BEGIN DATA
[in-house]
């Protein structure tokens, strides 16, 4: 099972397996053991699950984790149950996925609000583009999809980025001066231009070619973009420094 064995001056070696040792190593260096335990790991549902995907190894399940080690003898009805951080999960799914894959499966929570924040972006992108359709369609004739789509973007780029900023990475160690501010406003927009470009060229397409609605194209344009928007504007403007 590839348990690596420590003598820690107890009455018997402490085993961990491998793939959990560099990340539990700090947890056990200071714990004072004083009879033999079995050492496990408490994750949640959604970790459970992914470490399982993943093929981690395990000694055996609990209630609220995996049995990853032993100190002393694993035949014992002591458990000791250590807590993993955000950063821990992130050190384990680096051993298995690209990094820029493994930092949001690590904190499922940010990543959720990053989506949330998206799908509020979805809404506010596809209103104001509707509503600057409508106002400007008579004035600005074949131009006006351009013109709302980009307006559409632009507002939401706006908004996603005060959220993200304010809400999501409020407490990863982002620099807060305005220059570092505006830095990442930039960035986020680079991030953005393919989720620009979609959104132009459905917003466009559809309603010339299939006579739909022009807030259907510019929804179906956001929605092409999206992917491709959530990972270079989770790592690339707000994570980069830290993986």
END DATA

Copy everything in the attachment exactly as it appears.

[in-house]
């Protein structure tokens, strides 16, 4: 099972397996053991699950984790149950996925609000583009999809980025001066231009070619973009420094 064995001056070696040792190593260096335990790991549902995907190894399940080690003898009805951080999960799914894959499966929570924040972006992108359709369609004739789509973007780029900023990475160690501010406003927009470009060229397409609605194209344009928007504007403007 590839348990690596420590003598820690107890009455018997402490085993961990491998793939959990560099990340539990700090947890056990200071714990004072004083009879033999079995050492496990408490994750949640959604970790459970992914470490399982993943093929981690395990000694055996609990209630609220995996049995990853032993100190002393694993035949014992002591458990000791250590807590993993955000950063821990992130050190384990680096051993298995690209990094820029493994930092949001690590904190499922940010990543959720990053989506949330998206799908509020979805809404506010596809209103104001509707509503600057409508106002400007008579004035600005074949131009006006351009013109709302980009307006559409632009507002939401706006908004996603005060959220993200304010809400999501409020407490990863982002620099807060305005220059570092505006830095990442930039960035986020680079991030953005393919989720620009979609959104132009459905917003466009559809309603010339299939006579739909022009807030259907510019929804179906956001929605092409999206992917491709959530990972270079989770790592690339707000994570980069830290993986």